After all my advocating, I still can't initiate a welfare check on my brother, let alone a 51/50. People contact me and my twin and expect action. I may be inadequate for this task. The county has given us their final word. I’m lost right now. I can’t find the words anymore to make a difference. Love hasn’t changed anything. My love is not enough to change Mark’s life or the world he lives in.  

Some people seem to be amused, skeptical, and doubtful that anosognosia exists as part of SMI. This is why we need HIPAA reform. Not to take away everyone's rights, but to allow families of the SMI to get proper treatment for the loved ones who cannot comprehend decisions or consequences with their own brains.

I’m exhausted trying to open and change minds on this matter. I’m past anger. I’m in complete despair. I can’t accept that this is my brother’s life, and people are okay with that. That alone weighs me down. We’re desensitized as a society.

Solano County says change must come from the state of California or from the federal government. Serious mental illness and brain diseases affect more people — professionals and the general public — than other diseases. It’s insidious. Society cannot afford to ignore it. Serious mental Illness will not be ignored. It doesn’t care what political party you favor. It doesn’t matter if you have the most loving family or what race or religion you are. It will infect you and has no qualms about affecting all who love you and come in contact with you.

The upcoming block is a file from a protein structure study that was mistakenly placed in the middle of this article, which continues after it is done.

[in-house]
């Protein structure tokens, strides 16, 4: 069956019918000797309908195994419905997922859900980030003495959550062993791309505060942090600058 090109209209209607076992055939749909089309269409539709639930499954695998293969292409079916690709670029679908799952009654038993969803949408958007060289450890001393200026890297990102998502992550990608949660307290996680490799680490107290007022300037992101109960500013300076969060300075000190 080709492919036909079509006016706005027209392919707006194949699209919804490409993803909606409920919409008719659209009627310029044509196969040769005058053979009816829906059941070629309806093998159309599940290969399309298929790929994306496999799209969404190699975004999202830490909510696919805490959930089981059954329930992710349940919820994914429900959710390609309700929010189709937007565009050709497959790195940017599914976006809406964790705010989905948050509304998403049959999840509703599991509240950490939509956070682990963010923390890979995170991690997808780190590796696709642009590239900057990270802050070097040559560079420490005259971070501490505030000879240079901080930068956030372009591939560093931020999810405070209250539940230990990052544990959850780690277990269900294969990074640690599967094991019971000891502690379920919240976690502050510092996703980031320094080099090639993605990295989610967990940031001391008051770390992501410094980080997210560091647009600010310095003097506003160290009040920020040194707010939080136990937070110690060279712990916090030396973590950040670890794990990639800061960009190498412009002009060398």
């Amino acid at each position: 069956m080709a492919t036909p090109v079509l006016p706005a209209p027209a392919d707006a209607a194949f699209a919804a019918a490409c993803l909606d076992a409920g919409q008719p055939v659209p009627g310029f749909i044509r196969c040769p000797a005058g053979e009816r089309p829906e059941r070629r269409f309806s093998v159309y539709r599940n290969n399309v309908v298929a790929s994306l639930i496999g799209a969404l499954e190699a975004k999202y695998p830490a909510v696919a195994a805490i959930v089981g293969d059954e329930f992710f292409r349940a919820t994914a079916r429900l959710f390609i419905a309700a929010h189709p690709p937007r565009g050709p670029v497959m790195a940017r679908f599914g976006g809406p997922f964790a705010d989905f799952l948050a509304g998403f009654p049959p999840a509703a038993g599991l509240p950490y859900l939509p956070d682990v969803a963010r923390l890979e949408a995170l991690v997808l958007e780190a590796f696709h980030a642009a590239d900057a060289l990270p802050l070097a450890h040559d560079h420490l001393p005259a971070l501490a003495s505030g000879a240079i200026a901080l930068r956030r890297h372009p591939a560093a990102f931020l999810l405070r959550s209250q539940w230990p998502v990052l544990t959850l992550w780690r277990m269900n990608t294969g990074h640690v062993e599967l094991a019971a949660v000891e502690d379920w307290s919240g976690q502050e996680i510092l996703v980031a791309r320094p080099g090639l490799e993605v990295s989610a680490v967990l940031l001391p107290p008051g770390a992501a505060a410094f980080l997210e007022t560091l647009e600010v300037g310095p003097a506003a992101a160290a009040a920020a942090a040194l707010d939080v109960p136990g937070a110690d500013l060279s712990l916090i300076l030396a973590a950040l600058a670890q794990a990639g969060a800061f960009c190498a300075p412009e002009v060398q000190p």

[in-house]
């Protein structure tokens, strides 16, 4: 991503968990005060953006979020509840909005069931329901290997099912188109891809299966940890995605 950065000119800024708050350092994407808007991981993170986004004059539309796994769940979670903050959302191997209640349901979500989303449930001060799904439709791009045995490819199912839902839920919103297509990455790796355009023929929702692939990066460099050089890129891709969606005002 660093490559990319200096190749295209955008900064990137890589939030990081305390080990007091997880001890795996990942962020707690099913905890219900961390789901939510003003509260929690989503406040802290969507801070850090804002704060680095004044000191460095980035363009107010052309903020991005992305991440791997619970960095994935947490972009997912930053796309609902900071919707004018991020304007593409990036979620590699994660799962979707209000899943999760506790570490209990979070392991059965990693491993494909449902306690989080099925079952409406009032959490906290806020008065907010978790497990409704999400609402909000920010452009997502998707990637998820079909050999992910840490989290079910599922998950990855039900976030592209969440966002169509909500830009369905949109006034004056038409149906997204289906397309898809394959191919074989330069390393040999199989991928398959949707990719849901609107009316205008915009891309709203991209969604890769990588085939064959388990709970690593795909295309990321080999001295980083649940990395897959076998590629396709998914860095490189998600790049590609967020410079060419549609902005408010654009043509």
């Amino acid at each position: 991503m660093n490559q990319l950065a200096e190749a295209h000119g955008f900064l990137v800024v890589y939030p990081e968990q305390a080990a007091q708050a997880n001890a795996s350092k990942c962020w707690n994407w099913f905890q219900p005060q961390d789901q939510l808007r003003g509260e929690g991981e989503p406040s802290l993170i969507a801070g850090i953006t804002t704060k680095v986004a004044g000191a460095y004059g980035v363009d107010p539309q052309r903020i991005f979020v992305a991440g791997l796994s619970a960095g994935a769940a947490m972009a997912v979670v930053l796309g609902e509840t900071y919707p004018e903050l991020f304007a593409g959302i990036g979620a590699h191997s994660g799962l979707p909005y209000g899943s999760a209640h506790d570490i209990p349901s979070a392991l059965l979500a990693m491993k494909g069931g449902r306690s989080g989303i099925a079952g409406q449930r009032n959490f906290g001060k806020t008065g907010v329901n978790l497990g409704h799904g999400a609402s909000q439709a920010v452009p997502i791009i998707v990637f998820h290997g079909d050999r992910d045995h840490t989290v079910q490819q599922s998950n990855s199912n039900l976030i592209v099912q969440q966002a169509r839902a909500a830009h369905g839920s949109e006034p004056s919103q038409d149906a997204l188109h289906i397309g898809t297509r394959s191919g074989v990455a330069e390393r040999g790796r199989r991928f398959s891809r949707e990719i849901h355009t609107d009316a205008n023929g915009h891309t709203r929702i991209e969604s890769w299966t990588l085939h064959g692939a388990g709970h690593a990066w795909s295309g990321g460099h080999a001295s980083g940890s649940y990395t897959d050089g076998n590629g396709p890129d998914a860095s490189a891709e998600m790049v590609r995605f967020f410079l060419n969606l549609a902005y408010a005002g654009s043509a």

I'm exhausted trying to open and change minds. The only minds we touch are of the families who already know the despair and pain of members they love with SMI. The ugly truth is, if people don’t have loved ones with SMI, they can’t hear us. It’s like we’re speaking a different language.

Society, we don’t need more awareness. We need more action!

Linda’s brother, Mark. Linda says, “Mark’s face and head are held together with wires and metal plates. He lost both eyes, but they had one eye still connected by a sliver, so they tried to save that globe. It didn’t work and he’s 100% blind. Mark’s head was split T-shape across his face and eyes and he lost most of his frontal lobe. Through 55 other surgeries, he lost further brain matter. He has a metal rod from crotch to ankle. Most say he looks like Frankenstein. I still look at him, directly, — where the eyes to his soul used to be.”

Linda’s brother, Mark. Linda says, “Mark’s face and head are held together with wires and metal plates. He lost both eyes, but they had one eye still connected by a sliver, so they tried to save that globe. It didn’t work and he’s 100% blind. Mark’s head was split T-shape across his face and eyes and he lost most of his frontal lobe. Through 55 other surgeries, he lost further brain matter. He has a metal rod from crotch to ankle. Most say he looks like Frankenstein. I still look at him, directly, — where the eyes to his soul used to be.”

Note: AB 1769 — This bill just died in committee. It would have appropriated money to be used to plan, construct, and operate two integrated mental health residential facilities adjacent to the county’s existing health and social services campus. There’s no mental health facility for Solano County.

A LETTER TO SHARE OR TO COPY AND PASTE by Dede Ranahan